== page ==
Augmented musical instruments are traditional instruments that are modified by adding controls and additional outputs such as animated graphics (Bouillot et al., 2009; Thompson et al., 2007). The problem with usual approaches to instrument augmentation is that it generally makes the instrument more complex to play and more complex to understand by the spectators. The enhanced functionality of the instrument often distorts the perceived link between the performer’s actions and the resulting sounds and images. Augmentation is likely to confuse the audience because it lacks transparency and legibility.
In addition to augmenting traditional instruments with new controllers, like the hyper-kalimba (Rocha et al., 2009) which extends the kalimba (an instrument from the percussion family), Augmented Reality is also used to create new musical instruments. Some of these instruments mimic real music devices like the Digital Baton (Marrin et al., 1997), replicating the traditional conducting baton, or the AR scratching1 imitating a DJ’s vinyl scratch. Other musical instruments that use Augmented Reality are totally innovative and are not based on existing devices. The Augmented Groove (Poupyrev et al., 2001) is an example of such a device where novice users manipulate a physical object in space to play electronic musical compositions. The main difference between creating novel instruments and extending existing instruments is the level of familiarity with the instrument. Instrument extension seems more suitable for experimented performers rather than novice ones due to the experience level with the instrument and possibly a wider range of control.
Musical instrument augmentation is interesting because it extends a traditional instrument, while preserving and enriching its performance and composition practices. The Organ and Augmented Reality (ORA) project focuses on a rarely stressed use of augmentation, the enhanced comprehension and legibility of a music instrument without increasing its complexity and opacity. Our research on output augmentation follows the same purposes as (Jordà, 2003), making the complexity of music more accessible to a larger public. Jorda’s work focused on the playing experience; similarly, we intend to improve and facilitate the listening experience. These principles have been used by Jordà et al. (2007) for the design of the ReacTable, an augmented input controller for electronic musical instruments. The ReacTable is a legible, graspable, and tangible control interface, which facilitates the use of an electronic instrument so as to be accessible to novices. Its use by professionals in live performances confirms that transparency is not boring and is compatible with long term use of the instrument.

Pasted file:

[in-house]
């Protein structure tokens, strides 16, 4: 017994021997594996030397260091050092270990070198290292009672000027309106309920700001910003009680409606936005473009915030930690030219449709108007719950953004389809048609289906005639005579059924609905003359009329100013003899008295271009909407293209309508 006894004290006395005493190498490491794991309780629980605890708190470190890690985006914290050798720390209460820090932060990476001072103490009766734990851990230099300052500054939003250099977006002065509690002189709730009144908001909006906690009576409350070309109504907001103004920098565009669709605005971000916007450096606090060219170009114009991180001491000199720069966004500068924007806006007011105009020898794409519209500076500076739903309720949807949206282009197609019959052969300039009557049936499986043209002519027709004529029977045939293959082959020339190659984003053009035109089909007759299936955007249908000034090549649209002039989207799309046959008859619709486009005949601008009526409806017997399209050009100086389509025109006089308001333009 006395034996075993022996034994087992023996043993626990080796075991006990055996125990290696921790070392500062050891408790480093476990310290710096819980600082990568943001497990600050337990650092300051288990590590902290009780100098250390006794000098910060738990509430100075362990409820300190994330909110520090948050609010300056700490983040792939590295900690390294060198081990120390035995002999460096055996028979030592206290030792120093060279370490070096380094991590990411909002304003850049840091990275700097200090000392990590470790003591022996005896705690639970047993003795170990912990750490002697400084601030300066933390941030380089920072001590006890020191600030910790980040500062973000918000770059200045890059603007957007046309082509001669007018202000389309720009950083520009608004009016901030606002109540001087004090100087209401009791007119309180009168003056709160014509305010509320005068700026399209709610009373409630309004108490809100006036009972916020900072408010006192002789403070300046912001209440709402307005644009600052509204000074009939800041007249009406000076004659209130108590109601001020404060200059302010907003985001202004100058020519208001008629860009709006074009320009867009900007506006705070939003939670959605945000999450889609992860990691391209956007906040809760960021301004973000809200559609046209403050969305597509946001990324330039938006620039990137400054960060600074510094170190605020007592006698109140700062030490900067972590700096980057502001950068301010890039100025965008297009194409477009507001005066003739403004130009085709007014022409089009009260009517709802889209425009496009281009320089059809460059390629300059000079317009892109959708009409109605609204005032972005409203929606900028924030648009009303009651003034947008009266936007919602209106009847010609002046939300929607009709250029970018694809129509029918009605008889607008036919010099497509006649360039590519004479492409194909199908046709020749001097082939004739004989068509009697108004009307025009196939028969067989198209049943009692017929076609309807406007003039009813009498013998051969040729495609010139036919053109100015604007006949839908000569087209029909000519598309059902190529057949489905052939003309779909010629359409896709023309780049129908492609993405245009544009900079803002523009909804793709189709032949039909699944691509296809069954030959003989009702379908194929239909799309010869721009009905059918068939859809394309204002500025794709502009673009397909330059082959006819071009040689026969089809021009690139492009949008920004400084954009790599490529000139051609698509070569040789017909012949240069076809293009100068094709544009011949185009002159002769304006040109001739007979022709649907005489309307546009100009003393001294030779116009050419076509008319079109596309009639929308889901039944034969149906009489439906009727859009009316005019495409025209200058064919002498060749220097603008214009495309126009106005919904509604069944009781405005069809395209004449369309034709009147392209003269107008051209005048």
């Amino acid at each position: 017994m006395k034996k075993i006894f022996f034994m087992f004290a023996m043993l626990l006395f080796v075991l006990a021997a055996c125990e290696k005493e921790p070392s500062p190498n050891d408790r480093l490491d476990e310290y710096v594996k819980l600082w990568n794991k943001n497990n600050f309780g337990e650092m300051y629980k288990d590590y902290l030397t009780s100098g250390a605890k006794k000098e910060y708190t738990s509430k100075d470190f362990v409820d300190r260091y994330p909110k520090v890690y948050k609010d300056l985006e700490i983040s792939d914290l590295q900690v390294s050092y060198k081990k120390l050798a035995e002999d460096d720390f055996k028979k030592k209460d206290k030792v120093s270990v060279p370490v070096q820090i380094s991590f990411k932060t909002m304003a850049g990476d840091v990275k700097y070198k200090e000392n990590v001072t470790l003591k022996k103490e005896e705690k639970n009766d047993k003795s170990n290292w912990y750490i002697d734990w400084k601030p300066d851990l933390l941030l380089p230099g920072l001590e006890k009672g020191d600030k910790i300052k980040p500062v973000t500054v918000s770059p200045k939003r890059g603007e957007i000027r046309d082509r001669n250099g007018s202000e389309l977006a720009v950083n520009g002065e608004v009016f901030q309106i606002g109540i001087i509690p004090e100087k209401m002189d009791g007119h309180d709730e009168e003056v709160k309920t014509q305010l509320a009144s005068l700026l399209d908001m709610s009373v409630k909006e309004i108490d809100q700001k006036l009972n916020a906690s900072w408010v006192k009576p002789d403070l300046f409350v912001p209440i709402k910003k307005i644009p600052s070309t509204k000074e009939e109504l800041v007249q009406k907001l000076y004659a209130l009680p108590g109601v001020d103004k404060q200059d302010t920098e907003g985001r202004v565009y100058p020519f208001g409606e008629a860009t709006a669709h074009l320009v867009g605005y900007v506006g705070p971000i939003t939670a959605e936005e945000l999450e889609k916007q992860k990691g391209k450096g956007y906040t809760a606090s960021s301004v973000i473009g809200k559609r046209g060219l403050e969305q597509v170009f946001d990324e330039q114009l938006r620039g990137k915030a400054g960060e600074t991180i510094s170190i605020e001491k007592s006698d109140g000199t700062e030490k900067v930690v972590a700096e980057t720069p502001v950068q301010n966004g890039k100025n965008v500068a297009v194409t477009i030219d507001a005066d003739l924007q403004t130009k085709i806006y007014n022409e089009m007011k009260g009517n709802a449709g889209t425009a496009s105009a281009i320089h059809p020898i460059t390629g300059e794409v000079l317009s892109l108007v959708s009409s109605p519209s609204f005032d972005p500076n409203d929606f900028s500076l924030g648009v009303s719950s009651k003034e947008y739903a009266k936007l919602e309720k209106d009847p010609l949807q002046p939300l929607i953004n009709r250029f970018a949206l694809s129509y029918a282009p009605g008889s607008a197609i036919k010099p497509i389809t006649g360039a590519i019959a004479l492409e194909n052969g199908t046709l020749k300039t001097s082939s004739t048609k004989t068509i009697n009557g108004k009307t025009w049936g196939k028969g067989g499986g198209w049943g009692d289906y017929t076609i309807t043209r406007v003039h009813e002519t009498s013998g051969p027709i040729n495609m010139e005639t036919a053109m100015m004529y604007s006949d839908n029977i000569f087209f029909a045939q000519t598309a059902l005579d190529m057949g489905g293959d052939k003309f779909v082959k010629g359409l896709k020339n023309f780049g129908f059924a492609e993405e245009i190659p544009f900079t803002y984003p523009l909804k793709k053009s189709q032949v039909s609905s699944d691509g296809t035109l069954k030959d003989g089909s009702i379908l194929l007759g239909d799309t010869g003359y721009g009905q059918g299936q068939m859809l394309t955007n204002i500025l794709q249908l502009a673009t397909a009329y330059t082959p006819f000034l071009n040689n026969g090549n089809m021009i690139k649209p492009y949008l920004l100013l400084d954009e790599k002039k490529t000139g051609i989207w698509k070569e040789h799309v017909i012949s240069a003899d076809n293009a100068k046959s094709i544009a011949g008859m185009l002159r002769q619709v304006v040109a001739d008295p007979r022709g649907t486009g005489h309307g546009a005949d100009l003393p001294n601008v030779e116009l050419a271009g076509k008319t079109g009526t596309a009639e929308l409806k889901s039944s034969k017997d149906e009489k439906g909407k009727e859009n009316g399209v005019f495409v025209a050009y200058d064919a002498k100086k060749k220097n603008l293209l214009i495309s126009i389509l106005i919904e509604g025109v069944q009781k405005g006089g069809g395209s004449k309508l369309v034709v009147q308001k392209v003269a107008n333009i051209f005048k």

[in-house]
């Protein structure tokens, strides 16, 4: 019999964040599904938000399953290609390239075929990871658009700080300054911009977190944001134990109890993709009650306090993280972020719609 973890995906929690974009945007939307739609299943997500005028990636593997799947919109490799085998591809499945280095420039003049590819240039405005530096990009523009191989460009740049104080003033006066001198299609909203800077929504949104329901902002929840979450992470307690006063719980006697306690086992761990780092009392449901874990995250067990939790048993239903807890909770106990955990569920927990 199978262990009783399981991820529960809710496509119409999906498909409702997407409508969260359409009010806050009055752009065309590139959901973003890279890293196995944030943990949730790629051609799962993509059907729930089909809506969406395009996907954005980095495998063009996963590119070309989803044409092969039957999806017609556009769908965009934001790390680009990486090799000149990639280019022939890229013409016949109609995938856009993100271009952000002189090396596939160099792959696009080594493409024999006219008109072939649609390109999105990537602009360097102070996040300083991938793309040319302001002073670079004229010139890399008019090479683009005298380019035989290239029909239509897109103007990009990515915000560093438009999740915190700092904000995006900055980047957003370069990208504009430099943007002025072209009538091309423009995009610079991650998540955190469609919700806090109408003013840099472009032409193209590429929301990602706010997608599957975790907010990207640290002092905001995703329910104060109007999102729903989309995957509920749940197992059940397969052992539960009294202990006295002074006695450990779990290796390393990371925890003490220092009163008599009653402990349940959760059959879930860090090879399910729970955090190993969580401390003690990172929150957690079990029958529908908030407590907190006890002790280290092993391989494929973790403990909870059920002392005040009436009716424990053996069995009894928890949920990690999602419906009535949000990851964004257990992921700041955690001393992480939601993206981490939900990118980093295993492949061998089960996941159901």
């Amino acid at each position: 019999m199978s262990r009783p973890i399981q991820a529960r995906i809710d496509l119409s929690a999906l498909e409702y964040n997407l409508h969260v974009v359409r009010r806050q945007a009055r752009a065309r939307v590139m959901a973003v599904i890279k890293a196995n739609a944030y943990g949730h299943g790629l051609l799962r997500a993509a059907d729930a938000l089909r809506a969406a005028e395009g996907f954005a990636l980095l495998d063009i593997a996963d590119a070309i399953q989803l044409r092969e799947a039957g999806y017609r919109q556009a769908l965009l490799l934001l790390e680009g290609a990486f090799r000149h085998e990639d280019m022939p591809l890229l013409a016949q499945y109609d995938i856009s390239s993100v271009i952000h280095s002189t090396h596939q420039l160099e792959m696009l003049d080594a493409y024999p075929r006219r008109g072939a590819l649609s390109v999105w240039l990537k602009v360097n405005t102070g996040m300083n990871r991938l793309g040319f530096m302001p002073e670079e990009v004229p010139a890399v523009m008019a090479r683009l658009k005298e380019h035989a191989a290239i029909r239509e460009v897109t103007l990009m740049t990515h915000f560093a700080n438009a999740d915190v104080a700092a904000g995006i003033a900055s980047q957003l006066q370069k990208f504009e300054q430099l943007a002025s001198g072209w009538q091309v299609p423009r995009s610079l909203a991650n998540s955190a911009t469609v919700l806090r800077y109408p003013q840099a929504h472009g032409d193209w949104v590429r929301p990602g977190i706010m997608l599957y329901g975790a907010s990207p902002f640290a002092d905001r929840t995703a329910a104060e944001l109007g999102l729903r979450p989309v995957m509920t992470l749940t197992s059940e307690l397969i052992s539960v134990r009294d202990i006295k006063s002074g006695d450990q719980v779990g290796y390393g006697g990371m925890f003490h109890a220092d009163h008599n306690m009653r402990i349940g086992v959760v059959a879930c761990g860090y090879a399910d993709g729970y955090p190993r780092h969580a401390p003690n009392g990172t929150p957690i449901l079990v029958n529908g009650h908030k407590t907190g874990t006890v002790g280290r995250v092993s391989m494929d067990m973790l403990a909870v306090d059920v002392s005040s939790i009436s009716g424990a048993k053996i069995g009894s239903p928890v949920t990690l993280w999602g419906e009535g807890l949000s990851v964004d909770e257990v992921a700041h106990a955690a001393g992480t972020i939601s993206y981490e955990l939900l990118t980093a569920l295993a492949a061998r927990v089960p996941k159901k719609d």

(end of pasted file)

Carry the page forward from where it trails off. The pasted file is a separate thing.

This paper presents the issues and technical details of the ORA project and performance, the augmentation of an historical church organ for a better understanding and perception of the instrument through intuitive visual and audio outputs. It is based on the following achievements:
The visuals are directly projected onto the organ pipes (not on peripheral screens),
The visual augmentation is temporally and spatially aligned: the visual rendering is cross-modally synchronized with the acoustic signal and the graphical projection is accurately aligned with the organ geometry,
The augmentation preserves the traditional organ play. Traditional compositions as well as new artworks can be played on the augmented instrument,
The augmentation offers a better understanding of the instrument’s principles by showing a visualization of hidden data such as the spectral content of the sound and its position inside the instrument.